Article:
"Over the course of 25 years, people forget what has happened," Dr. Lunsford said. "We'll be treating patients on Tuesday, and one person has a malformation like the first patient had. Now we know a lot more and with better outcomes. We know what to expect and how to get the best results with the least amount of risk."
Dr. Lunsford, a distinguished professor and prior chairman of the Department of Neurological Surgery at the University of Pittsburgh School of Medicine also co-directs the UPMC Center for Image-Guided Neurosurgery with Douglas Kondziolka. In 25 years at the UPMC center, nearly 12,000 patients with brain tumors have undergone the Gamma Knife procedure, along with 1,000 who have undergone radiosurgery to treat disabling facial pain, trigeminal neuralgia, and movement disorders associated with Parkinson's disease or familial tremors.
The UPMC center remains the nation's leading provider of Gamma Knife procedures and serves as a major teaching center for neurosurgeons, radiation oncologists and medical physicists from around the globe.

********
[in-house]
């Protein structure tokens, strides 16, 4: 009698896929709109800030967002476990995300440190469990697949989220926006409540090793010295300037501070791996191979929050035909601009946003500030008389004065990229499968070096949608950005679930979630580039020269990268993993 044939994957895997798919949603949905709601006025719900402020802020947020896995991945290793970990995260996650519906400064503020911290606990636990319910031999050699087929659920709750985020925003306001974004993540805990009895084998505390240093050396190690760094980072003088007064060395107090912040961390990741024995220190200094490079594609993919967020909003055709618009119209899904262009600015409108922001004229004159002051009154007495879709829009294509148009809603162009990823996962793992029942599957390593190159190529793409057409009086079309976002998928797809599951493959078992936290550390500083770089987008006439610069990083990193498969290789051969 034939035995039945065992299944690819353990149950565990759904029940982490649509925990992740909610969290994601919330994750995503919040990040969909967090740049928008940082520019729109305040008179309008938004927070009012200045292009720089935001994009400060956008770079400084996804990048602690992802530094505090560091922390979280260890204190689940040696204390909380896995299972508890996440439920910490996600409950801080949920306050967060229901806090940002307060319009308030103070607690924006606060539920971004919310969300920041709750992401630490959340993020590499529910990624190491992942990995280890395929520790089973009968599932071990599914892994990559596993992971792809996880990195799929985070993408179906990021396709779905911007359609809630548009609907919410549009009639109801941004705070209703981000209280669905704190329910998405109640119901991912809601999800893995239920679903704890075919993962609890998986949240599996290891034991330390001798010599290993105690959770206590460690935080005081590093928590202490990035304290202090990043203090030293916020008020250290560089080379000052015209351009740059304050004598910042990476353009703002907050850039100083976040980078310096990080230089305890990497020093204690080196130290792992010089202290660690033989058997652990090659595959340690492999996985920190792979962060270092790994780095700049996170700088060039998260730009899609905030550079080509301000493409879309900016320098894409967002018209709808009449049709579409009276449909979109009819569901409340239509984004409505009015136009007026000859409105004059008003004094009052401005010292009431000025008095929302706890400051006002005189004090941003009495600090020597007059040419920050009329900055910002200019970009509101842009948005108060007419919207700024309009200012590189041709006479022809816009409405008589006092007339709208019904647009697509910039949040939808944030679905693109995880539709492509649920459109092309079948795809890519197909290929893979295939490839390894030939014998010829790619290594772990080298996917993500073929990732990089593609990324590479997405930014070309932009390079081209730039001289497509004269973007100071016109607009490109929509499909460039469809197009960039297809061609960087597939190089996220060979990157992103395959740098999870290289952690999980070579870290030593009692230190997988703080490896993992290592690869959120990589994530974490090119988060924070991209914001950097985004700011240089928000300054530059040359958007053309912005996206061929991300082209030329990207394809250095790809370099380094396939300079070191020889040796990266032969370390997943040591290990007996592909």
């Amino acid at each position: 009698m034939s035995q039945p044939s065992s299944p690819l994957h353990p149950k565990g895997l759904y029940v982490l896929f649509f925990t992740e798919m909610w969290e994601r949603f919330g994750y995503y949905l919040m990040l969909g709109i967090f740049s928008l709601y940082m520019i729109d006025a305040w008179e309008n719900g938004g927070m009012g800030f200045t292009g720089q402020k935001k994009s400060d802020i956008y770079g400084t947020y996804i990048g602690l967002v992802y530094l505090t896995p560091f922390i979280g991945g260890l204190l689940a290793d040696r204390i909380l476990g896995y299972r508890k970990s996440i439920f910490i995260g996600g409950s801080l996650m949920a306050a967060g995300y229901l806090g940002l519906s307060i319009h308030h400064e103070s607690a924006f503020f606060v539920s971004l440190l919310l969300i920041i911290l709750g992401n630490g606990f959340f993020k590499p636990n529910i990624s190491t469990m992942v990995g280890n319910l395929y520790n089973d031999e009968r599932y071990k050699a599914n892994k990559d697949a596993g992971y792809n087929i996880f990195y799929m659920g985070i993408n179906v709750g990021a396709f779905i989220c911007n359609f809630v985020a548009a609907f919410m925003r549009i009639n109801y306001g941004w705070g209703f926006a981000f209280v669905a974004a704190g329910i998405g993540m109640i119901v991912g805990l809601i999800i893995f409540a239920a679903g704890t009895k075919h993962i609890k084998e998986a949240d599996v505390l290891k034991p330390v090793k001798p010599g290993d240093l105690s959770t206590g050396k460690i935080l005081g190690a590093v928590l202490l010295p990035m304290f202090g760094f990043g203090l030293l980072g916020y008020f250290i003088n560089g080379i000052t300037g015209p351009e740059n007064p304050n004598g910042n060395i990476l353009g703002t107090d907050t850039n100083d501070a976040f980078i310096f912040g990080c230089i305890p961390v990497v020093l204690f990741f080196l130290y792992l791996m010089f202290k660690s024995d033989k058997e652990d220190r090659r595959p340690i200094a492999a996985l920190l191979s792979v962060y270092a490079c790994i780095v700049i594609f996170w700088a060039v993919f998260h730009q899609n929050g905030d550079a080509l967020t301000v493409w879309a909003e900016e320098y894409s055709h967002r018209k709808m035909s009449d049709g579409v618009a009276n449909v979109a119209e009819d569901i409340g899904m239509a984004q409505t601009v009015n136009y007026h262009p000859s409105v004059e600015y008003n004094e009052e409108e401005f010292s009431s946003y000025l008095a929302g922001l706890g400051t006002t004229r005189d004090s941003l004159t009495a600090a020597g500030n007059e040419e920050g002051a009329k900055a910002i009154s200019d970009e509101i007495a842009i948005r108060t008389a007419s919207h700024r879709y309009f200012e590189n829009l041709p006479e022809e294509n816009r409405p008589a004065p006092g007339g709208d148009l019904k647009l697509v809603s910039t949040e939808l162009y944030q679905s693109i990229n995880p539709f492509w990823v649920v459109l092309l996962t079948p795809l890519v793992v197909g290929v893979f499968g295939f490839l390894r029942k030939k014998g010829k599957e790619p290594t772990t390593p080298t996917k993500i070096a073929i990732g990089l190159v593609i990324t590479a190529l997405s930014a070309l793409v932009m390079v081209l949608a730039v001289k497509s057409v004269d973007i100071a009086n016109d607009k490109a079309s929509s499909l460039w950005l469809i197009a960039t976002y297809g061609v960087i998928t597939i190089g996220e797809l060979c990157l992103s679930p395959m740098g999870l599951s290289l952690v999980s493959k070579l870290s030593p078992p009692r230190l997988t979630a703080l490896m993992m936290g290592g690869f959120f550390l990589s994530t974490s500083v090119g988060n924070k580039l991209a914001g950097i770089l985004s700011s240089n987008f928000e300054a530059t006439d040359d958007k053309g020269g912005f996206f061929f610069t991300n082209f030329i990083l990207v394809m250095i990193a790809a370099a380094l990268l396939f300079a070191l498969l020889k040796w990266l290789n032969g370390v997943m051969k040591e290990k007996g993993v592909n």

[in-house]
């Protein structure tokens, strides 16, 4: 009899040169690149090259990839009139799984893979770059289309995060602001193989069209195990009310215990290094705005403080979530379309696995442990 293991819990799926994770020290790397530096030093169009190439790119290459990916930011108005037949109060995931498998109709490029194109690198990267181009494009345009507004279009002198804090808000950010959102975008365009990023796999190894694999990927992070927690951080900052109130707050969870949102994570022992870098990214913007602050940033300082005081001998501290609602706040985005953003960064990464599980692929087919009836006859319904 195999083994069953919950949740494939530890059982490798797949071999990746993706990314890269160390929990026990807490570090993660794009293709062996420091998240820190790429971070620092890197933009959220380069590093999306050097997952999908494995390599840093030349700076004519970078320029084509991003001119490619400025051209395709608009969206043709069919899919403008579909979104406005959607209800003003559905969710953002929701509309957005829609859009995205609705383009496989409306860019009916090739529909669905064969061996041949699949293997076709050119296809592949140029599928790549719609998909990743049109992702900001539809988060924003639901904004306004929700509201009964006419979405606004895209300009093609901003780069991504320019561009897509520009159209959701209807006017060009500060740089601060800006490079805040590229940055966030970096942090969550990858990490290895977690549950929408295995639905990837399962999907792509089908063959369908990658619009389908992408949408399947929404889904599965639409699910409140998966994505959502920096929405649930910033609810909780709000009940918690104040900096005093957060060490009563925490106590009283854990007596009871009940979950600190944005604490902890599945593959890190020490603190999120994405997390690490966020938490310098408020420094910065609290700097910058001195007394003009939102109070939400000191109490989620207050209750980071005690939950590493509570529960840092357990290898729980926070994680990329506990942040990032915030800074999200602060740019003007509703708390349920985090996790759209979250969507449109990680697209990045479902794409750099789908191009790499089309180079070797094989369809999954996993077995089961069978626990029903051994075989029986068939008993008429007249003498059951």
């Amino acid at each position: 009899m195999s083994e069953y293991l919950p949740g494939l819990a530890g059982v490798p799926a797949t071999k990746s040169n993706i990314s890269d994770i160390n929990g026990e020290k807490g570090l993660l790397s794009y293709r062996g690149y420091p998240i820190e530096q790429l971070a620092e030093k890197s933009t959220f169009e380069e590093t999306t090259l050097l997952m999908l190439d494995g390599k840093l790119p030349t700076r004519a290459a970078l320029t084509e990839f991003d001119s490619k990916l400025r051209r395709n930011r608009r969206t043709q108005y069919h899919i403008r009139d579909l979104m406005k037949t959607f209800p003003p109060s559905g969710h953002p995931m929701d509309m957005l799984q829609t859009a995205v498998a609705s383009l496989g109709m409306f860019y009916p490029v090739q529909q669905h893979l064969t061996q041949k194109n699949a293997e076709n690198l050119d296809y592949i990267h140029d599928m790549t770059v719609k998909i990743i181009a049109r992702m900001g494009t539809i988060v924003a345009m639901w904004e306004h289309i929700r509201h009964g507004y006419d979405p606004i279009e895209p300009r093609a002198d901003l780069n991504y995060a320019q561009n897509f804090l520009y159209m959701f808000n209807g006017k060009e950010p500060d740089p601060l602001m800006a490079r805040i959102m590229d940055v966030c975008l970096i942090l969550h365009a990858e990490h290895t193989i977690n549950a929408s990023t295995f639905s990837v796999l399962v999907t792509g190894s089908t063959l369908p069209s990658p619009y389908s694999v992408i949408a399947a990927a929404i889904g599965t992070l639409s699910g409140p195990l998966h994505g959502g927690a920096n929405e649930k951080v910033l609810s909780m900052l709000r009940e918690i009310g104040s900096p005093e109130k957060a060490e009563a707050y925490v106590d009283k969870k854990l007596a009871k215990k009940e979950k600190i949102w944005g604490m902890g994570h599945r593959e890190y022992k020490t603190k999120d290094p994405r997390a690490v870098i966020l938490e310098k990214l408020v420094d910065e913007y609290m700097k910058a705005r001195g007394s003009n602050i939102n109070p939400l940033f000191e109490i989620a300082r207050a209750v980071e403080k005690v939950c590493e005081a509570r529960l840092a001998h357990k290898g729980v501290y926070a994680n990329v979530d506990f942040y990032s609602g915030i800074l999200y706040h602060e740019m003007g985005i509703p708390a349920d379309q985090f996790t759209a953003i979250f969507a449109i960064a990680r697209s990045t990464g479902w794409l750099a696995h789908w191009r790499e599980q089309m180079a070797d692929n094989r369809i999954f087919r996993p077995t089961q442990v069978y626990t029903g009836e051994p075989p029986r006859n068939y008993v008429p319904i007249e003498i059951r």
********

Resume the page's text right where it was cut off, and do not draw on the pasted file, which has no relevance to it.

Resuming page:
Dr. Lunsford had years of involvement with Gamma Knife technology before he performed the procedure on Mr. Lynch.
In 1979, he worked in Sweden with Lars Leksell, the neurosurgeon who invented the Gamma Knife technology in 1967. The local surgery would have occurred sooner had it not taken five years to get the procedure approved by the Food and Drug Administration and the Nuclear Regulatory Commission.
Dr. Lunsford remains a consultant for and stockholder in Elekta AB, maker of the Leksell Gamma Knife Perfexion equipment, the latest version of the technology that is now available at UPMC.
The minimally invasive Gamma Knife procedure focuses gamma radiation from the radioactive decay of cobalt-60 onto targeted areas of the brain through a guidance system and imaging. The patient dons a clear helmet bearing about 200 holes through which beams of gamma rays enter the brain and intersect at the target point, where their combined energy obliterates the malformation or tumor with minimal harm to neighboring tissue.